The light from stars looks white to us, but when you pass this light through a prism, you can see a rainbow of colours. These colours represent different wavelengths of light. Red wavelengths are longer than blue ones.

Light also comes in other "colours" that we can't see, and each has its own wavelength. The wavelength tells us what type of energy is being emitted. The longest wavelengths produce radio waves, and the shortest ones produce gamma rays. In between, we find microwaves, infrared radiation, visible light, ultraviolet radiation, and X-rays. All these types of energy together make up the electromagnetic spectrum.
The light from stars looks white to us, but when you pass this light through a prism, you can see a rainbow of colours. These colours represent different wavelengths of light. Red wavelengths are longer than blue ones.

Light also comes in other "colours" that we can't see, and each has its own wavelength. The wavelength tells us what type of energy is being emitted. The longest wavelengths produce radio waves, and the shortest ones produce gamma rays. In between, we find microwaves, infrared radiation, visible light, ultraviolet radiation, and X-rays. All these types of energy together make up the electromagnetic spectrum.

© Canadian Heritage Information Network, 2003

The Electromagnetic Spectrum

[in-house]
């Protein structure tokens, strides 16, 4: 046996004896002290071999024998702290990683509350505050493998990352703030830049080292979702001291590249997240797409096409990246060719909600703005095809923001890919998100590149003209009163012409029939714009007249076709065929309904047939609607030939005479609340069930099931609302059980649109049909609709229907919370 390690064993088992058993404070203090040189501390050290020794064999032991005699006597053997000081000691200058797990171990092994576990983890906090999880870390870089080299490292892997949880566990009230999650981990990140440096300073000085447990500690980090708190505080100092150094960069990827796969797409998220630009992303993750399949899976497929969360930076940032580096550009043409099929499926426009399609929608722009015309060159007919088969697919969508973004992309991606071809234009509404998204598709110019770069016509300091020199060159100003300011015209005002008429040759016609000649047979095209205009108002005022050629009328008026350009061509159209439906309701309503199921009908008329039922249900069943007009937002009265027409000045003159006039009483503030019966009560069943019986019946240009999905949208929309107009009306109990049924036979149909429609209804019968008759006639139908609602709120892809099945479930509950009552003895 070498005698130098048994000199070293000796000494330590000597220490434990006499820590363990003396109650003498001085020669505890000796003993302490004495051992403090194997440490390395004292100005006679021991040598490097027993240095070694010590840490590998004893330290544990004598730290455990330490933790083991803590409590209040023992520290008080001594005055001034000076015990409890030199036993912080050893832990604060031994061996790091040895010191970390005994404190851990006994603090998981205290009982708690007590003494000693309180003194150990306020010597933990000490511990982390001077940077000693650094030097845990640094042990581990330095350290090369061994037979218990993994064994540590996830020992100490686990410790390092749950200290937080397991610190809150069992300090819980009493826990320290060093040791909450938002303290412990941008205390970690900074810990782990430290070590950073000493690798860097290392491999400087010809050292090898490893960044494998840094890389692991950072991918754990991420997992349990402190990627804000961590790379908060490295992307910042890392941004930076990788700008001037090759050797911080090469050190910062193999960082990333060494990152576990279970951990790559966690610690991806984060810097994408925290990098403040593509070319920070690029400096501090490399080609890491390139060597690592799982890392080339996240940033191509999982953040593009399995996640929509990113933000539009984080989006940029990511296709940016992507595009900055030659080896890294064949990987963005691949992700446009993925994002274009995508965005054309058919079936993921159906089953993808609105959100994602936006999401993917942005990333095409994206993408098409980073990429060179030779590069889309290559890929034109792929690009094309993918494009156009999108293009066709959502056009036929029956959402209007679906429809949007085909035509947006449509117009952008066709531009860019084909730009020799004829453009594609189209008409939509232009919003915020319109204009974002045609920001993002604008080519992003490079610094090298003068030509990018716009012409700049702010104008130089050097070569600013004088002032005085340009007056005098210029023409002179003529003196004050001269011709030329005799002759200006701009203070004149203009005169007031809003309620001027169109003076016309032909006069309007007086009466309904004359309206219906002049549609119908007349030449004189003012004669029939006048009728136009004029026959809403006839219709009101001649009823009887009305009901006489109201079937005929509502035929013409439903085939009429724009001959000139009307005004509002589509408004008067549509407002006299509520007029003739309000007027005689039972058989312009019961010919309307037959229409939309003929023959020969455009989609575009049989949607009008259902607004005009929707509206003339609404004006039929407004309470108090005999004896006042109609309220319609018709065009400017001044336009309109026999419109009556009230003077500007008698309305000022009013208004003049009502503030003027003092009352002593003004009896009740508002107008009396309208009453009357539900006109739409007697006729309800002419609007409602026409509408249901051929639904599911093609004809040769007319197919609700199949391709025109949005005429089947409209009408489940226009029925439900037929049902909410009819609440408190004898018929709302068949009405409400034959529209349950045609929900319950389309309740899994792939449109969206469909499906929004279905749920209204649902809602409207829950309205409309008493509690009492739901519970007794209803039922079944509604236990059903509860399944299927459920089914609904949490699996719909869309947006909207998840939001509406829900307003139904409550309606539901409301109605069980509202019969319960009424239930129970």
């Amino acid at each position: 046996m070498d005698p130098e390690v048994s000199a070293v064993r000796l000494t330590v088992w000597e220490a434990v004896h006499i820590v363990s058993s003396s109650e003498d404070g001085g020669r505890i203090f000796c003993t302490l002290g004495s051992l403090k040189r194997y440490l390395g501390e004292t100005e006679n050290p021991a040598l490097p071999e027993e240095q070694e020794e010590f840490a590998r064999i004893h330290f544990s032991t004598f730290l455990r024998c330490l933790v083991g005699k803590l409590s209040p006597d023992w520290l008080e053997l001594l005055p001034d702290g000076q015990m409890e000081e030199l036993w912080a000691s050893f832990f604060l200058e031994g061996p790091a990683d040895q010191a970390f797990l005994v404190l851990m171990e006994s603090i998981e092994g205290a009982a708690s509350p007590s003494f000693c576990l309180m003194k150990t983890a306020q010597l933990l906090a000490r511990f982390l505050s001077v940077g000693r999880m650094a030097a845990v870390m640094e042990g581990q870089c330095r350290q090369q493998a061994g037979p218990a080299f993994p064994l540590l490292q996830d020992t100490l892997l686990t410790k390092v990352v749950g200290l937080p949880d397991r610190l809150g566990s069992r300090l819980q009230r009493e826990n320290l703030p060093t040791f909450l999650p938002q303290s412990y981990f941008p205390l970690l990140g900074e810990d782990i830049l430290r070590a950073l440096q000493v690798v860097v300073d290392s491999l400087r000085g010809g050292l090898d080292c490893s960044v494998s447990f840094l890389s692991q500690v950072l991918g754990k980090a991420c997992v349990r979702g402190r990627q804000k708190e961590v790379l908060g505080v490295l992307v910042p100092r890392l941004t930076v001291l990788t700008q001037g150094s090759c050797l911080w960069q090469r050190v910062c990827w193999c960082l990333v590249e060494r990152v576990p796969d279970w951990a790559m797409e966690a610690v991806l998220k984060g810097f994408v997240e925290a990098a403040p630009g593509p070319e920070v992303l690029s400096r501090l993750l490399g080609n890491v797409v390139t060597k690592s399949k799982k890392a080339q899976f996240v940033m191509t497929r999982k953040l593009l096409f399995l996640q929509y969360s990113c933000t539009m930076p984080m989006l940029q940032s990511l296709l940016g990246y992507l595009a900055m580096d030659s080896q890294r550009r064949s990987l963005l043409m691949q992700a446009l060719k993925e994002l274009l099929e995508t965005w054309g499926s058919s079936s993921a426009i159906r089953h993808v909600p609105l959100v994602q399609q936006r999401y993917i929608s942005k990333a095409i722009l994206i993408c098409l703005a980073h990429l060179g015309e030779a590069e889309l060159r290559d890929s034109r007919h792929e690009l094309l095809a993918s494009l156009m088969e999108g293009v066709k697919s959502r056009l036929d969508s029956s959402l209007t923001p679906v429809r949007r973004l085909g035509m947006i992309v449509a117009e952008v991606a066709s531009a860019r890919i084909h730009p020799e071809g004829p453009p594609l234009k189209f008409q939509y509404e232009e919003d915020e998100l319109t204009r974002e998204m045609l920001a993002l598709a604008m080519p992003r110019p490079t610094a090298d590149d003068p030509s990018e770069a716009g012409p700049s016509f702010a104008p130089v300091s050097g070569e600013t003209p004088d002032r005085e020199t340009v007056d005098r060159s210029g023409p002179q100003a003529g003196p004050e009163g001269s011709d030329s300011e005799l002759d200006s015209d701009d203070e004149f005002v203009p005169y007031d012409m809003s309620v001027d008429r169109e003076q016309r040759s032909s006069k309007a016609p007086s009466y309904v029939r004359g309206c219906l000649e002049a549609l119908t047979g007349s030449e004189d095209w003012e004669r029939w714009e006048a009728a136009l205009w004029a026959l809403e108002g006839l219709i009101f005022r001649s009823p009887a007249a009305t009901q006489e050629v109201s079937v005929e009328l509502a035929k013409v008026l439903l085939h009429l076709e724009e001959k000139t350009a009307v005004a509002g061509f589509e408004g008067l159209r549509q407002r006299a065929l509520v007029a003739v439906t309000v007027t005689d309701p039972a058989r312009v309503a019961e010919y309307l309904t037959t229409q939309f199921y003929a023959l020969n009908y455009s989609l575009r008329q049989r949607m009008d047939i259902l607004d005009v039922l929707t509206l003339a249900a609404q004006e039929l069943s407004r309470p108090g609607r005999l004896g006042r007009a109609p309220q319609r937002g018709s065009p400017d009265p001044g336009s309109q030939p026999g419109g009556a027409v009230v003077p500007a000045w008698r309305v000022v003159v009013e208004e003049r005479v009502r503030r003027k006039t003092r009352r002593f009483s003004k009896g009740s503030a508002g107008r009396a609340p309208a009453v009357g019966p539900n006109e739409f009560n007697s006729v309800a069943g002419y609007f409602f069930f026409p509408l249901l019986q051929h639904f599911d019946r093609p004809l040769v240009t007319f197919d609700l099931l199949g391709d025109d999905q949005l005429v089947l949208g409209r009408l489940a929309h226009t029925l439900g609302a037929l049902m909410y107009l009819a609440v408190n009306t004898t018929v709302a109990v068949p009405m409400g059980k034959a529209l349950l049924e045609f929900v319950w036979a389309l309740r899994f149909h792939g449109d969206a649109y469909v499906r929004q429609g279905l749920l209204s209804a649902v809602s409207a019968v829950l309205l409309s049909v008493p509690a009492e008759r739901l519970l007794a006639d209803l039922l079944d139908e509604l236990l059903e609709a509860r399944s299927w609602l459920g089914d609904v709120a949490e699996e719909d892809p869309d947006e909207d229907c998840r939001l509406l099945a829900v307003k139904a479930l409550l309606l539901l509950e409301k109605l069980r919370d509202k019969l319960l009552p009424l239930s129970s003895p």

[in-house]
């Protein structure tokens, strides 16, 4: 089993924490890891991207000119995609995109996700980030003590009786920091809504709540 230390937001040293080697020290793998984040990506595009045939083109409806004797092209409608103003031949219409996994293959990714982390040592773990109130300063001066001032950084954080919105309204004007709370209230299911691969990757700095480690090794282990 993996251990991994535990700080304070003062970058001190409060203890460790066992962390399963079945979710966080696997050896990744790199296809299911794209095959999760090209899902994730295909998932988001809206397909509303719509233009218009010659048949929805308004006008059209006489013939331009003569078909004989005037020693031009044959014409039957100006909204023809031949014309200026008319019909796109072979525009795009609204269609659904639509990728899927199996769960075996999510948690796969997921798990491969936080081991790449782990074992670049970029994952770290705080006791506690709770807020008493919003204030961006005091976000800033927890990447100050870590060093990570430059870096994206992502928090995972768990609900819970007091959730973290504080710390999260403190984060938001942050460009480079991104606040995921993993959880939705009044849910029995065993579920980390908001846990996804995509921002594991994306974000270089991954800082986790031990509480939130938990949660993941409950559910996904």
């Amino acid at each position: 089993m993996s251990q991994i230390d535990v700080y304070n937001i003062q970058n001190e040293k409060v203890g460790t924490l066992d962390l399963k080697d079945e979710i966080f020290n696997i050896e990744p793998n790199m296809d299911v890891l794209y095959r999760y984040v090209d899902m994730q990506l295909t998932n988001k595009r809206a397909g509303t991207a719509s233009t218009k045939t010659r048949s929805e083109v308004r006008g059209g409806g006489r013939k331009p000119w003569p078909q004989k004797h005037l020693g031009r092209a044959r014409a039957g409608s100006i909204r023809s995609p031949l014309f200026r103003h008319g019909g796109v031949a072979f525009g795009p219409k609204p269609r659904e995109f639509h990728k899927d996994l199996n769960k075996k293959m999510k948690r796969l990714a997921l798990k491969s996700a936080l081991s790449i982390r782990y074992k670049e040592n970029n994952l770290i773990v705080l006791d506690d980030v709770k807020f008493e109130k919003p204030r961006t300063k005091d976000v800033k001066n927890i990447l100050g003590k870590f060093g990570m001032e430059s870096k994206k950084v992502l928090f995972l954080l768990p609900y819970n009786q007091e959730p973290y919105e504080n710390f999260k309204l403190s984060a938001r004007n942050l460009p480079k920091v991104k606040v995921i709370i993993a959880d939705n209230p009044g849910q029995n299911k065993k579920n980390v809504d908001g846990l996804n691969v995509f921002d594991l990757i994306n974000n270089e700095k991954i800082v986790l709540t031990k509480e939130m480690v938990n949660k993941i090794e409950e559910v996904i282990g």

The Electromagnetic Spectrum

NASA

© NASA


How do astronomers manage to learn so much about stars and galaxies that are so far away? The answer is found in rainbows. The light from stars can be separated into a spectrum-the rainbow of the light’s component colours. By studying this spectrum, astronomers have learned almost everything they know about the universe.

Astronomers study the spectra of stars to understand the stars’ physical properties. For example, chemicals in a star’s atmosphere may absorb some of the star’s energy, but dark lines in the coloured spectrum show where energy was absorbed. Every chemical has a unique pattern of lines, so a star’s spectrum reveals its chemical make-up.

Spectroscopy-the analysis of the spectra of stars-is probably the single most important tool that astronomers have. By carefully analyzing spectral lines, astronomers can learn the chemical composition, temperature, magnetic fields and velocities of stars, nebulae and galaxies.
How do astronomers manage to learn so much about stars and galaxies that are so far away? The answer is found in rainbows. The light from stars can be separated into a spectrum-the rainbow of the light’s component colours. By studying this spectrum, astronomers have learned almost everything they know about the universe.

Astronomers study the spectra of stars to understand the stars’ physical properties. For example, chemicals in a star’s atmosphere may absorb some of the star’s energy, but dark lines in the coloured spectrum show where energy was absorbed. Every chemical has a unique pattern of lines, so a star’s spectrum reveals its chemical make-up.

Spectroscopy-the analysis of the spectra of stars-is probably the single most important tool that astronomers have. By carefully analyzing spectral lines, astronomers can learn the chemical composition, temperature, magnetic fields and velocities of stars, nebulae and galaxies.

© Canadian Heritage Information Network, 2003